ROBYN:It was parts of “Honey,” that line, “The waves come in and they’re golden, but down in the deep, the honey is sweeter.” There was such a physical pleasure and sexuality to making music and creating this soundscape in which my body could experience those kinds of feelings again. That’s when I felt like I was coming back—but it wasn’t even about coming back, because I myself had really changed.
DUNHAM:Your dancing has been such an influence on me. Did you miss dancing during this period of privacy? Or was dancing something that you did in private?
ROBYN: A lot, actually. When I started to move my body again, dancing was the first thing I did. I learned how to dance samba with my friend from school who’s a samba teacher. She’s amazing! She works in a hospital with really sick people who are dying, and when she feels like she needs to regroup herself, she goes on vacation to Berlin and goes raving, or she goes to Brazil to dance samba.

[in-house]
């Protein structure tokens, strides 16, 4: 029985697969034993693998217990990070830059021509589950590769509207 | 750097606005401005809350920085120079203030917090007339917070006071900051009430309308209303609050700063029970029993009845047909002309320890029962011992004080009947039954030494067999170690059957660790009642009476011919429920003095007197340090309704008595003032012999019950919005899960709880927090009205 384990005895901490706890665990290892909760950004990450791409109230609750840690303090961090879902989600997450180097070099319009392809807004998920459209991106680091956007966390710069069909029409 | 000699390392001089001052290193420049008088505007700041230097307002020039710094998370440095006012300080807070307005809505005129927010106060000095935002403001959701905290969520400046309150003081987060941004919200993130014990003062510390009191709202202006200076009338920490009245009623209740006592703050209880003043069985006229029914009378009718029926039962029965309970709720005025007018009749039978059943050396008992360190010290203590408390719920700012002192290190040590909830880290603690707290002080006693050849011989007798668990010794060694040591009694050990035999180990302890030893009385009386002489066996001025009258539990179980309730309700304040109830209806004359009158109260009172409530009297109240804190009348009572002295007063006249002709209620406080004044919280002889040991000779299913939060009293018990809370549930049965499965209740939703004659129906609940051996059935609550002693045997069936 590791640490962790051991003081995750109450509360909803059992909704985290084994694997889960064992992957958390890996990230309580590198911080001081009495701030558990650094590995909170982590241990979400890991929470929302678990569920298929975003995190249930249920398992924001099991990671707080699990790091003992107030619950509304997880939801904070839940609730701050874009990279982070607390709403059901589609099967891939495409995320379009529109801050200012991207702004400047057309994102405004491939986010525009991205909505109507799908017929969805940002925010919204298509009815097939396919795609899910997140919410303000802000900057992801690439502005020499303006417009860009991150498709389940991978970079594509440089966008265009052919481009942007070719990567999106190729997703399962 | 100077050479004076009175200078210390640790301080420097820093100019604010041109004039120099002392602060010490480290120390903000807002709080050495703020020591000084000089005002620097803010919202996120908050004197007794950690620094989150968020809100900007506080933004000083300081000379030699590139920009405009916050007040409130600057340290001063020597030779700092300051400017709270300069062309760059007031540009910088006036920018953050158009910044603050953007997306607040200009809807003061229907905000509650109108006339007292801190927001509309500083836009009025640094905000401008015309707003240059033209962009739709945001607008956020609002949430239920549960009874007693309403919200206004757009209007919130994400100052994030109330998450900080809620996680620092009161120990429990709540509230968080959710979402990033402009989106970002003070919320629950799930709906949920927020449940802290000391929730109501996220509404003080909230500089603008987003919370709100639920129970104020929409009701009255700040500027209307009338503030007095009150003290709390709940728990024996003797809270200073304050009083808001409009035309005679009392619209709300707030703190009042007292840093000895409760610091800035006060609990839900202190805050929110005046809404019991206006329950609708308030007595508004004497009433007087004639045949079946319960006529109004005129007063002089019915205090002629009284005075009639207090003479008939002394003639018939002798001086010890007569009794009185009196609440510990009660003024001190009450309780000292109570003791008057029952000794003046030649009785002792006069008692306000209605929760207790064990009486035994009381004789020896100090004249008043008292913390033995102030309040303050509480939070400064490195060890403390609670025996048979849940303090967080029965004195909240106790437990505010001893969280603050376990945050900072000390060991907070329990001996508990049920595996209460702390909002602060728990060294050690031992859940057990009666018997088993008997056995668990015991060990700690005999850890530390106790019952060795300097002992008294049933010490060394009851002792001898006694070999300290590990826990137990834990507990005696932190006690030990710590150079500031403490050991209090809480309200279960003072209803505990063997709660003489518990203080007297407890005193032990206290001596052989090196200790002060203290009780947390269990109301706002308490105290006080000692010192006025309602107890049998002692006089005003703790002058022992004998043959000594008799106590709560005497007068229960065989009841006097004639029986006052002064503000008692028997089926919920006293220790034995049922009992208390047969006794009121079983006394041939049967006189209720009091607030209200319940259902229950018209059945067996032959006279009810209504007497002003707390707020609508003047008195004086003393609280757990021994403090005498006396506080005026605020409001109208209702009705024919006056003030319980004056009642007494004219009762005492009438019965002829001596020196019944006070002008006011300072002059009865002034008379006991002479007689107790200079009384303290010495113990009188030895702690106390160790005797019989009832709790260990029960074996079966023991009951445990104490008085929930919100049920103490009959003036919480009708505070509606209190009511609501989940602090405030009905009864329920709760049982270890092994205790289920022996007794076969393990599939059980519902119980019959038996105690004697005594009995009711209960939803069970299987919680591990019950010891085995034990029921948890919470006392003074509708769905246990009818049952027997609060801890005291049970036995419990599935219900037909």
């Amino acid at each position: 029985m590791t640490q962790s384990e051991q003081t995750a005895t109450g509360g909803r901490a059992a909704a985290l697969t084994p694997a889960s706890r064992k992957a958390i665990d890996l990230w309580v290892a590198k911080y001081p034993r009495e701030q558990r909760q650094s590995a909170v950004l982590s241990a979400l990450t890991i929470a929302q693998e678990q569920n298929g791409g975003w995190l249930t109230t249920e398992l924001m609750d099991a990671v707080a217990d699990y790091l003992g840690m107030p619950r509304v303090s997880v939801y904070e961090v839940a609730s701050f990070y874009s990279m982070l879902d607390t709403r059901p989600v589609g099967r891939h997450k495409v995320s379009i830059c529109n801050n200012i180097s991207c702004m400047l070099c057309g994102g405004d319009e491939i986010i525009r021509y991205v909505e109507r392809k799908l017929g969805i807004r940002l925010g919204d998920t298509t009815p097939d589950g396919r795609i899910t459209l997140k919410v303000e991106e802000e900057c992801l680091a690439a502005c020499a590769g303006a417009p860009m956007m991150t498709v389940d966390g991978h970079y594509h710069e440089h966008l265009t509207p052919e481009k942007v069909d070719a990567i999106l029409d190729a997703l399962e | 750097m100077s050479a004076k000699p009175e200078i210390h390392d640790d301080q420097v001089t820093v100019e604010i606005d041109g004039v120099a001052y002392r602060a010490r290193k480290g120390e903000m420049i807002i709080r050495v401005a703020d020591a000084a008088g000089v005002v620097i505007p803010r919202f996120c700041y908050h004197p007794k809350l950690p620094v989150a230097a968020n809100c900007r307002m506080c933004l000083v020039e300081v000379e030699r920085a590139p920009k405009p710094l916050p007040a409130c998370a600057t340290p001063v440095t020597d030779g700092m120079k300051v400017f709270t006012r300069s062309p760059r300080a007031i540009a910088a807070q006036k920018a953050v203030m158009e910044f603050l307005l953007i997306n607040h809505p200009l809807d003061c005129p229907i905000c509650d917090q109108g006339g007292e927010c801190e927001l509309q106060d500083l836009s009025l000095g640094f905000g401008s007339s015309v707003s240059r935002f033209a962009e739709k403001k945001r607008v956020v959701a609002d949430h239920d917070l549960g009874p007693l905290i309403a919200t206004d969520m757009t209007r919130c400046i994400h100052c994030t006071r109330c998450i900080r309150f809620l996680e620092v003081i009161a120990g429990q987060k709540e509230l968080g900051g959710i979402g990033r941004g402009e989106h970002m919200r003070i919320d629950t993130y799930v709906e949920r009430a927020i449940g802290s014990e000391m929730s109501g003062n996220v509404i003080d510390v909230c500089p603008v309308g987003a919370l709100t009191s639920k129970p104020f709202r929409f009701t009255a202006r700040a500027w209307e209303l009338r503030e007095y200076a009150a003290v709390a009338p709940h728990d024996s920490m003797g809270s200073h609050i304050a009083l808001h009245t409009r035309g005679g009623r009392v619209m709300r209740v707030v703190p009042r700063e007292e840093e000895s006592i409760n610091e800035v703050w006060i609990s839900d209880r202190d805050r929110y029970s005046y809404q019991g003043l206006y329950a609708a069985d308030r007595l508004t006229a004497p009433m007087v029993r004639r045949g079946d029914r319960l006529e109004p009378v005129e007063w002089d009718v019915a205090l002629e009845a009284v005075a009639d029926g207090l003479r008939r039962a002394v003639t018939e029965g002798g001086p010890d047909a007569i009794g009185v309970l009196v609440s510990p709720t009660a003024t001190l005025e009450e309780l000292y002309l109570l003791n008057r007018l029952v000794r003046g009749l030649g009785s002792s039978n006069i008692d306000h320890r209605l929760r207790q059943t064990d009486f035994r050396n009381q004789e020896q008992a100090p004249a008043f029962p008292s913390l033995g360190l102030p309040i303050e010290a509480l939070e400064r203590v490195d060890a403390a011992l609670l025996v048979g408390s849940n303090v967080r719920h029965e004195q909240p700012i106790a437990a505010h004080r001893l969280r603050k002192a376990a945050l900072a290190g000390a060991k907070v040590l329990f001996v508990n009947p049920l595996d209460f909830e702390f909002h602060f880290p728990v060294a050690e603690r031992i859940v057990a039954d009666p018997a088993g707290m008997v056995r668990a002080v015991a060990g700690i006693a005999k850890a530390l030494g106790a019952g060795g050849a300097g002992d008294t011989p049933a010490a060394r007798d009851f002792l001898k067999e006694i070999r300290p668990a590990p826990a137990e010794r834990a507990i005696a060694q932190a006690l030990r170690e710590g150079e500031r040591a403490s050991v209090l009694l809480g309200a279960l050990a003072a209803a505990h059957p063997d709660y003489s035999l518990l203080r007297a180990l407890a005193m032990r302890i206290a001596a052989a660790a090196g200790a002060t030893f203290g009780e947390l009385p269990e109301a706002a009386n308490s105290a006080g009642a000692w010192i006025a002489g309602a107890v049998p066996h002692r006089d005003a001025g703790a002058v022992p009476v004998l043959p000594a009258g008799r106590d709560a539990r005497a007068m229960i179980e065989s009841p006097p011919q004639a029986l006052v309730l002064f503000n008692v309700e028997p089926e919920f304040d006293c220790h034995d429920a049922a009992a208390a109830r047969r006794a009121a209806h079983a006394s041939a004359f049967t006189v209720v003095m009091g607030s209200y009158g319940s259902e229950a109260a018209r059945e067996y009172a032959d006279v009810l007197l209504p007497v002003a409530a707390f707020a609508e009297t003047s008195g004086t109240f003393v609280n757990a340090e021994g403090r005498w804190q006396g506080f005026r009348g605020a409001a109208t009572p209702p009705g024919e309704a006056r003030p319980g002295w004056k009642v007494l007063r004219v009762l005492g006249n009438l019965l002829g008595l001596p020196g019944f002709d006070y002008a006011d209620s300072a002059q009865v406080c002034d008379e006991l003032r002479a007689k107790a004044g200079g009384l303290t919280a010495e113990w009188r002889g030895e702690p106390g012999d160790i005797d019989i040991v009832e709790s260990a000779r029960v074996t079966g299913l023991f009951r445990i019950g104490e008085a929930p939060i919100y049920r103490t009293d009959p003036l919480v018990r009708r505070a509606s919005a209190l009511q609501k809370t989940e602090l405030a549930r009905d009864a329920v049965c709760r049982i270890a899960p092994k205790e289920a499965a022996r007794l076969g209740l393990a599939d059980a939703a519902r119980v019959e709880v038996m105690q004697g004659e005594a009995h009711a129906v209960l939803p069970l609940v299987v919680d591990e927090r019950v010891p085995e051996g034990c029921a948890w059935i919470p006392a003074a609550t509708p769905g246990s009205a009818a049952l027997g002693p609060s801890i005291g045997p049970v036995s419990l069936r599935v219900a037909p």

DUNHAM: Wow, that’s amazing! Part of the reason your music speaks to me so much is that even when you write about romance, you’re using it as a metaphor for something that’s bigger and universal. “Dancing on My Own” is all about these bigger questions of what it feels like to be a person and try to get pleasure from things in the world. It’s not really about looking at somebody else from across the room and wanting to know if they have feelings for you or not. So much of this album comes from heartbreak, but it also brings you to these gigantic questions.
ROBYN: I think writing about romance is about defining what’s in between people—because there’s something really bad about discovering that you actually don’t know what anybody else is feeling. You can guess and have ideas, but then there’s always going to be that distance between you and someone else. I was never really friends with that idea until just recently. Of course, some people are much more okay with it. But I think connection is the thing that is the most real. That’s why I love listening to Prince or Kate Bush, because it makes me feel like, “Oh my god, I know exactly what that feels like!” Sometimes I think that maybe that’s what romance is about—it’s a way to mirror yourself.
This article appears in November 2018 issue of Interview Magazine.
Hair: Kei Terada using R+Co Hair Care at Julian Watson Agency.
Makeup: Thom Walker using Bobbi Brown Cosmetics.
Production: LG Studio.
Photography Assistant: Paul Lehr.
Fashion Assistant: Camille Marchand.
Manicure: Jenni Draper at Premier Hair and Make-up.
Special Thanks: Kimpton Fitzroy London.